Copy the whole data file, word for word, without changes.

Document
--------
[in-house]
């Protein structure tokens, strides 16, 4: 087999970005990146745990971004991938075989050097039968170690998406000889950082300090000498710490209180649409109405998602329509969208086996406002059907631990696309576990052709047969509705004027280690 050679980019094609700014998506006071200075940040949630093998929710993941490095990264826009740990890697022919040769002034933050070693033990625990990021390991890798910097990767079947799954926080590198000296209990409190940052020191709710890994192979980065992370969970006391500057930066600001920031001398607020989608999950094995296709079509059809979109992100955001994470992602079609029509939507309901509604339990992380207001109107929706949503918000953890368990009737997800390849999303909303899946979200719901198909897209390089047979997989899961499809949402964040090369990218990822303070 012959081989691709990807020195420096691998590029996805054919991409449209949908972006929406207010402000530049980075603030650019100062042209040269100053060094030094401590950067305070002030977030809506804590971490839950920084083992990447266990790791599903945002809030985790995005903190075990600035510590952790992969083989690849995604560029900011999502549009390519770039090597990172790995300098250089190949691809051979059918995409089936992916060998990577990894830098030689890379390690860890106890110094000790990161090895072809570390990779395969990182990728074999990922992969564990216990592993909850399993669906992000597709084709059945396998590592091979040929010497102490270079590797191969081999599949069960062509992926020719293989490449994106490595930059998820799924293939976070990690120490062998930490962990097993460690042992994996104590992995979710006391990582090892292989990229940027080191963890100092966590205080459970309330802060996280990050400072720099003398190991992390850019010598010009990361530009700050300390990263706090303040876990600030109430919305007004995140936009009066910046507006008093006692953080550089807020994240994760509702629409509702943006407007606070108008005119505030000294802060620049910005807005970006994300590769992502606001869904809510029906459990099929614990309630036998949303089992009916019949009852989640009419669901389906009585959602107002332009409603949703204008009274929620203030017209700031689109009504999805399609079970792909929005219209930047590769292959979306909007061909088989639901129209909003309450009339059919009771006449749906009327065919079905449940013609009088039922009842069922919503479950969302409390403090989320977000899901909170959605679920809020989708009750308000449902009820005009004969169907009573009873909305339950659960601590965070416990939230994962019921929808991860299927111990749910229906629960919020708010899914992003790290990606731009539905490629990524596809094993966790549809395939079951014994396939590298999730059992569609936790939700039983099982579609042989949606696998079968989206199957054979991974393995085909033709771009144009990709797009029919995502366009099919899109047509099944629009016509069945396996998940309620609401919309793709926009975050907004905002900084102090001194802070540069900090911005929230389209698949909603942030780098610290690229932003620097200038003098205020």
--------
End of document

[in-house]
């Protein structure tokens, strides 16, 4: 087999970005990146745990971004991938075989050097039968170690998406000889950082300090000498710490209180649409109405998602329509969208086996406002059907631990696309576990052709047969509705004027280690 050679980019094609700014998506006071200075940040949630093998929710993941490095990264826009740990890697022919040769002034933050070693033990625990990021390991890798910097990767079947799954926080590198000296209990409190940052020191709710890994192979980065992370969970006391500057930066600001920031001398607020989608999950094995296709079509059809979109992100955001994470992602079609029509939507309901509604339990992380207001109107929706949503918000953890368990009737997800390849999303909303899946979200719901198909897209390089047979997989899961499809949402964040090369990218990822303070 012959081989691709990807020195420096691998590029996805054919991409449209949908972006929406207010402000530049980075603030650019100062042209040269100053060094030094401590950067305070002030977030809506804590971490839950920084083992990447266990790791599903945002809030985790995005903190075990600035510590952790992969083989690849995604560029900011999502549009390519770039090597990172790995300098250089190949691809051979059918995409089936992916060998990577990894830098030689890379390690860890106890110094000790990161090895072809570390990779395969990182990728074999990922992969564990216990592993909850399993669906992000597709084709059945396998590592091979040929010497102490270079590797191969081999599949069960062509992926020719293989490449994106490595930059998820799924293939976070990690120490062998930490962990097993460690042992994996104590992995979710006391990582090892292989990229940027080191963890100092966590205080459970309330802060996280990050400072720099003398190991992390850019010598010009990361530009700050300390990263706090303040876990600030109430919305007004995140936009009066910046507006008093006692953080550089807020994240994760509702629409509702943006407007606070108008005119505030000294802060620049910005807005970006994300590769992502606001869904809510029906459990099929614990309630036998949303089992009916019949009852989640009419669901389906009585959602107002332009409603949703204008009274929620203030017209700031689109009504999805399609079970792909929005219209930047590769292959979306909007061909088989639901129209909003309450009339059919009771006449749906009327065919079905449940013609009088039922009842069922919503479950969302409390403090989320977000899901909170959605679920809020989708009750308000449902009820005009004969169907009573009873909305339950659960601590965070416990939230994962019921929808991860299927111990749910229906629960919020708010899914992003790290990606731009539905490629990524596809094993966790549809395939079951014994396939590298999730059992569609936790939700039983099982579609042989949606696998079968989206199957054979991974393995085909033709771009144009990709797009029919995502366009099919899109047509099944629009016509069945396996998940309620609401919309793709926009975050907004905002900084102090001194802070540069900090911005929230389209698949909603942030780098610290690229932003620097200038003098205020």